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Lessons from the Eurozone crisis

The Eurozone crisis has resulted in an uncertain outlook for the global economy.

News Perspectives by Prosper Chitambara

The Euro area faces three interlocking crises that together challenge the viability of the currency union.


There is a banking crisis — where banks are undercapitalised and have faced liquidity problems.

There is a sovereign debt crisis — where a number of countries have faced rising bond yields and funding challenges.

Lastly, there is a growth crisis — with both a low overall level of growth in the Euro area and an unequal distribution across countries. Crucially, these crises are connected.

Bailouts of banks have contributed to the sovereign debt problems, but banks are also at risk due to their holdings of sovereign bonds that may face default.

Weak growth contributes to the potential insolvency of the sovereigns, but also, the austerity inspired by the debt crisis is constraining growth.

Finally, a weakened banking sector holds back growth while a weak economy undermines the banks.

There are fears that the Eurozone crises may be spreading to some of the region’s biggest economies through the contagion effect.

As the Eurozone crisis spreads, it will have a big impact on the global economy and on developing countries.

The main channels for the transmission of the crisis to developing countries is through declining commodity prices, dwindling investment, weak export earnings, declining remittances and pressures on the current account.

There have also been concerns about a slowdown in the US as it struggles to boost growth and tackle stubbornly high rates of unemployment. As a result, the global outlook is expected to remain highly uncertain and volatile.

The risk of contagion is great when countries are more closely integrated because policy options by national governments are often limited.

The first lesson is on the need to move slowly with respect to monetary union.

Trying to operate a single currency without social, economic and political integration is likely to fail as evidenced by the Eurozone crisis.

Euro-area countries pursued different structural policies and as a result competitiveness differentials widened throughout the decade, leading to substantial imbalances within the Euro area.

Already, there is talk on the establishment of a single currency in SADC and the AU.

The developments in the EU however will call for caution and prudence.

The Eurozone crisis has also created an opportunity for the rethinking of macroeconomic policy.

Macroeconomic objectives should be redefined so that the emphasis is on fostering employment creation and supporting economic growth rather than on price stability alone.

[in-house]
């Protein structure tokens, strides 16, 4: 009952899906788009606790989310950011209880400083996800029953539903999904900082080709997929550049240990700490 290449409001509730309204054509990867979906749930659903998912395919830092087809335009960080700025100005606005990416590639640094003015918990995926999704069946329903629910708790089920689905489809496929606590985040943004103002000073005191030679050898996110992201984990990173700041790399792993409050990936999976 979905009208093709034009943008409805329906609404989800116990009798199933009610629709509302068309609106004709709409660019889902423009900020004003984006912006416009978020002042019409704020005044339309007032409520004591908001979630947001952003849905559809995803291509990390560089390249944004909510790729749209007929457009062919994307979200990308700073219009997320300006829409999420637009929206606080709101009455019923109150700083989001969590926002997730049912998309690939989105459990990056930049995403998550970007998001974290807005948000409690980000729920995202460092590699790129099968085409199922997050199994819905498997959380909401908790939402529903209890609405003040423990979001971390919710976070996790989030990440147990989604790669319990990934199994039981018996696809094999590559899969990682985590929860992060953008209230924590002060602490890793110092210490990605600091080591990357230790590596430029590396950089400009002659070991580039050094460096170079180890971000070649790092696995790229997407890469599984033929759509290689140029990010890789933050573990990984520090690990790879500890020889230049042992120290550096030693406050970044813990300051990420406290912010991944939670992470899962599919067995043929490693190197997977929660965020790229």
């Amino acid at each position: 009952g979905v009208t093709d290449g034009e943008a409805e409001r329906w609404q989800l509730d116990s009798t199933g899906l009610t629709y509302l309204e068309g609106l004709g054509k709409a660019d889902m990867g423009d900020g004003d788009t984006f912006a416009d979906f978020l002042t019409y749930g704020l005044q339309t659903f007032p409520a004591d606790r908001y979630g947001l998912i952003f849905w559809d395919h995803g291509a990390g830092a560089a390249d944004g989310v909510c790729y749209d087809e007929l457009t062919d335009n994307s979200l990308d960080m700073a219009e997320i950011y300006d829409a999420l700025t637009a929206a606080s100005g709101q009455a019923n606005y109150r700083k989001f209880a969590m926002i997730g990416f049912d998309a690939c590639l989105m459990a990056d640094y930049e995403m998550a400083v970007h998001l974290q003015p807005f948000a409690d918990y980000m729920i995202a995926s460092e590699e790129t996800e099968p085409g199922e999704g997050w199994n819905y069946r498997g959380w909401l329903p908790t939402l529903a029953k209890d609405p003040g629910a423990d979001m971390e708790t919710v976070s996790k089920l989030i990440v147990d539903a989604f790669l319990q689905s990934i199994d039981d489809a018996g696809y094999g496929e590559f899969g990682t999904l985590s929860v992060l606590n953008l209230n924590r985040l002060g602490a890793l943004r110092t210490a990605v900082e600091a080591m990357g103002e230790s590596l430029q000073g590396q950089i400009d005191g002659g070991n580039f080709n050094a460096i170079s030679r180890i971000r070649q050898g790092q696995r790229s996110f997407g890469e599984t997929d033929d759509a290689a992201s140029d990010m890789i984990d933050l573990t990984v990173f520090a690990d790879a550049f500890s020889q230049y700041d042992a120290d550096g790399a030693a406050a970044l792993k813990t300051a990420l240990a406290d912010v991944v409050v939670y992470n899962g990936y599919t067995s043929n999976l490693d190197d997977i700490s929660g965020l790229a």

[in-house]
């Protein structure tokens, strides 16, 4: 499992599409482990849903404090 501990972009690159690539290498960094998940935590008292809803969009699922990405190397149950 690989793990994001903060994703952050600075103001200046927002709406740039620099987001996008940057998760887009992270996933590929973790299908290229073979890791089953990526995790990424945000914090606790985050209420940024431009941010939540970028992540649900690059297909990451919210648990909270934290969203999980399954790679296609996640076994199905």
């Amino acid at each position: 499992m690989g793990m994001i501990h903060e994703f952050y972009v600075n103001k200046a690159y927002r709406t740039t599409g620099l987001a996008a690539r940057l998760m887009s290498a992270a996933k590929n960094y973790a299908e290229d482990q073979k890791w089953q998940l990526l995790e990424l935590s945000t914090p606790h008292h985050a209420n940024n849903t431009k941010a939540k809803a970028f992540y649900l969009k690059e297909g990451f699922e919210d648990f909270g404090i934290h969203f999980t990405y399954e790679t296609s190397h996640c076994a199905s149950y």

There is also a need to integrate short-term fiscal and monetary policies, which are powerful and versatile instruments, with long-term development objectives.

Developing countries should also move away from pro-cyclical macroeconomic policies to anti-cyclical policies.

It is necessary to exercise restraint, in the deregulation of domestic financial sectors, and hasten slowly with capital account liberalisation or retain the option of capital controls.

The reason why China has escaped the Global Financial crisis relatively unscathed is becauses she has successfully staved off any pressures from International Financial Institutions (IFIs) to liberalise her domestic currency (the RMB).

Increased employment can provide a sustainable solution to the crisis and in the process deliver growth with equity.

Institutional mechanisms should be developed, with representation and participation, in order to implement international collective action.

In sum, it is essential to return a developmental approach to macroeconomic policies, which is based on an integration of short-term counter-cyclical fiscal and monetary policies with long term development objectives.
This should shift the focus from the financial sector to the real economy, from the short-term to the long-term and from equilibrium to development.

Economic growth with full employment should be the fundamental objective of macroeconomic policies.

The macroeconomic policy stance in a pro-poor strategy is determined, first of all, by the need to achieve rapid, sustained, broad-based and employment-intensive growth.

If an economy’s growth path does not create sufficient jobs or livelihood opportunities, people are deprived of more than a livelihood.

They are also robbed of opportunities to develop their abilities, thereby undermining their dignity and self-respect.

A pro-poor macroeconomic policy should target those sectors in which the poor are engaged and aim to remove constraints (e.g. poor credit availability, weak extension services, unnecessary bureaucracy for SME formation) and create an investment and employment generating environment for the private sector. It should be inclusive.

Chitambara is a research economist with the Labour Economic & Development Research Institute of Zimbabwe (LEDRIZ) & member of the Zimbabwe Economics Society (ZES). These New Perspectives articles are co-ordinated by Lovemore Kadenge, president of the ZES. E-mail: kadenge.zes@gmail.com and cell: +263 772 382 852

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